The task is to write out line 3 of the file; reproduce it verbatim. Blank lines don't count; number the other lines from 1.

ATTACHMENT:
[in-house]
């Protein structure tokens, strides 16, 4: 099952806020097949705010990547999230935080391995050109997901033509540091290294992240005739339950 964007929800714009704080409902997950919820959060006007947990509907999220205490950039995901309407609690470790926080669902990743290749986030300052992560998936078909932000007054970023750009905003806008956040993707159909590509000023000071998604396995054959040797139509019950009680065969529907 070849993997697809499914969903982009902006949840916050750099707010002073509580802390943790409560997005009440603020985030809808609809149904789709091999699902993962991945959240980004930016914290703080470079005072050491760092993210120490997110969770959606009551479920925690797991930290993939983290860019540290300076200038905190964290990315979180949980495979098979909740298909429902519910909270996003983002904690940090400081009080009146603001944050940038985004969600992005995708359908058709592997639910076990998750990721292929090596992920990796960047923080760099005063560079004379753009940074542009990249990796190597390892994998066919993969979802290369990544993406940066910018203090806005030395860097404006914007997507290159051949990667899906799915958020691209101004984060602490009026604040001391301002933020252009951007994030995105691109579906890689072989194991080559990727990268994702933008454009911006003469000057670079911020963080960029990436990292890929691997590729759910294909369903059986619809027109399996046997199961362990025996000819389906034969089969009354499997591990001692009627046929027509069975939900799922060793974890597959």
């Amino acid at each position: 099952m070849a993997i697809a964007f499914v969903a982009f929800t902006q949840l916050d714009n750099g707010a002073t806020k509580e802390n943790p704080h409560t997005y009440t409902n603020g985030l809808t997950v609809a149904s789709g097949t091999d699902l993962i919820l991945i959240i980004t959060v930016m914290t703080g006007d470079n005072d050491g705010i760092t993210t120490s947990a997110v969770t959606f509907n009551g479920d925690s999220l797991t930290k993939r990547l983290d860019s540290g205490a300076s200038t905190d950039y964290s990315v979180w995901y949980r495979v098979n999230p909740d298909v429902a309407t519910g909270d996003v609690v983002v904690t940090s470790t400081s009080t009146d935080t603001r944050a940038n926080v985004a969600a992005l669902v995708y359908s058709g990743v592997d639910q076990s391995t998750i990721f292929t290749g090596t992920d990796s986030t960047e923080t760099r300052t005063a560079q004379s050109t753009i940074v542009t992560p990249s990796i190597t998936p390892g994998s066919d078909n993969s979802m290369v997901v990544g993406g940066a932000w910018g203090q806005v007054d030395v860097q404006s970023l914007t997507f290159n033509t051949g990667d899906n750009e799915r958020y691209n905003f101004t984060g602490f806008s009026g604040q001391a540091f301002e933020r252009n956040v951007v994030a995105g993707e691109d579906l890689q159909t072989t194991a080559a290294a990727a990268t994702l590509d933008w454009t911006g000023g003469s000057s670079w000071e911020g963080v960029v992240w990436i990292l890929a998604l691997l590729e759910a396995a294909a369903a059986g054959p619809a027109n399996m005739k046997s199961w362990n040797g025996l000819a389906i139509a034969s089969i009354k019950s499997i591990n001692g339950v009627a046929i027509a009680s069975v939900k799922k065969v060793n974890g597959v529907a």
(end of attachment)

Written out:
């Amino acid at each position: 099952m070849a993997i697809a964007f499914v969903a982009f929800t902006q949840l916050d714009n750099g707010a002073t806020k509580e802390n943790p704080h409560t997005y009440t409902n603020g985030l809808t997950v609809a149904s789709g097949t091999d699902l993962i919820l991945i959240i980004t959060v930016m914290t703080g006007d470079n005072d050491g705010i760092t993210t120490s947990a997110v969770t959606f509907n009551g479920d925690s999220l797991t930290k993939r990547l983290d860019s540290g205490a300076s200038t905190d950039y964290s990315v979180w995901y949980r495979v098979n999230p909740d298909v429902a309407t519910g909270d996003v609690v983002v904690t940090s470790t400081s009080t009146d935080t603001r944050a940038n926080v985004a969600a992005l669902v995708y359908s058709g990743v592997d639910q076990s391995t998750i990721f292929t290749g090596t992920d990796s986030t960047e923080t760099r300052t005063a560079q004379s050109t753009i940074v542009t992560p990249s990796i190597t998936p390892g994998s066919d078909n993969s979802m290369v997901v990544g993406g940066a932000w910018g203090q806005v007054d030395v860097q404006s970023l914007t997507f290159n033509t051949g990667d899906n750009e799915r958020y691209n905003f101004t984060g602490f806008s009026g604040q001391a540091f301002e933020r252009n956040v951007v994030a995105g993707e691109d579906l890689q159909t072989t194991a080559a290294a990727a990268t994702l590509d933008w454009t911006g000023g003469s000057s670079w000071e911020g963080v960029v992240w990436i990292l890929a998604l691997l590729e759910a396995a294909a369903a059986g054959p619809a027109n399996m005739k046997s199961w362990n040797g025996l000819a389906i139509a034969s089969i009354k019950s499997i591990n001692g339950v009627a046929i027509a009680s069975v939900k799922k065969v060793n974890g597959v529907a």